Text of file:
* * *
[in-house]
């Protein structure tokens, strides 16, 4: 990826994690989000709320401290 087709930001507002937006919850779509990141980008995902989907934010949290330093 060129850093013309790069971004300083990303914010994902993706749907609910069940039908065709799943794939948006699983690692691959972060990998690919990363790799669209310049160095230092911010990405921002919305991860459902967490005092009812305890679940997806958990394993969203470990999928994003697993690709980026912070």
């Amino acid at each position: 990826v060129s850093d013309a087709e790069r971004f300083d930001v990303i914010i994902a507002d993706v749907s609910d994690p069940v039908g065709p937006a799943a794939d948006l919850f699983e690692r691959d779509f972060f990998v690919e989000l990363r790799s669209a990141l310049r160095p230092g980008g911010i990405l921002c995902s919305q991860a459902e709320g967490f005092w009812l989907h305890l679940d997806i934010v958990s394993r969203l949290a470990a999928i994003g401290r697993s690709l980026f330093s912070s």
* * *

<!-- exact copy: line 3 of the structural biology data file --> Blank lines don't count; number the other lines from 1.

């Amino acid at each position: 990826v060129s850093d013309a087709e790069r971004f300083d930001v990303i914010i994902a507002d993706v749907s609910d994690p069940v039908g065709p937006a799943a794939d948006l919850f699983e690692r691959d779509f972060f990998v690919e989000l990363r790799s669209a990141l310049r160095p230092g980008g911010i990405l921002c995902s919305q991860a459902e709320g967490f005092w009812l989907h305890l679940d997806i934010v958990s394993r969203l949290a470990a999928i994003g401290r697993s690709l980026f330093s912070s």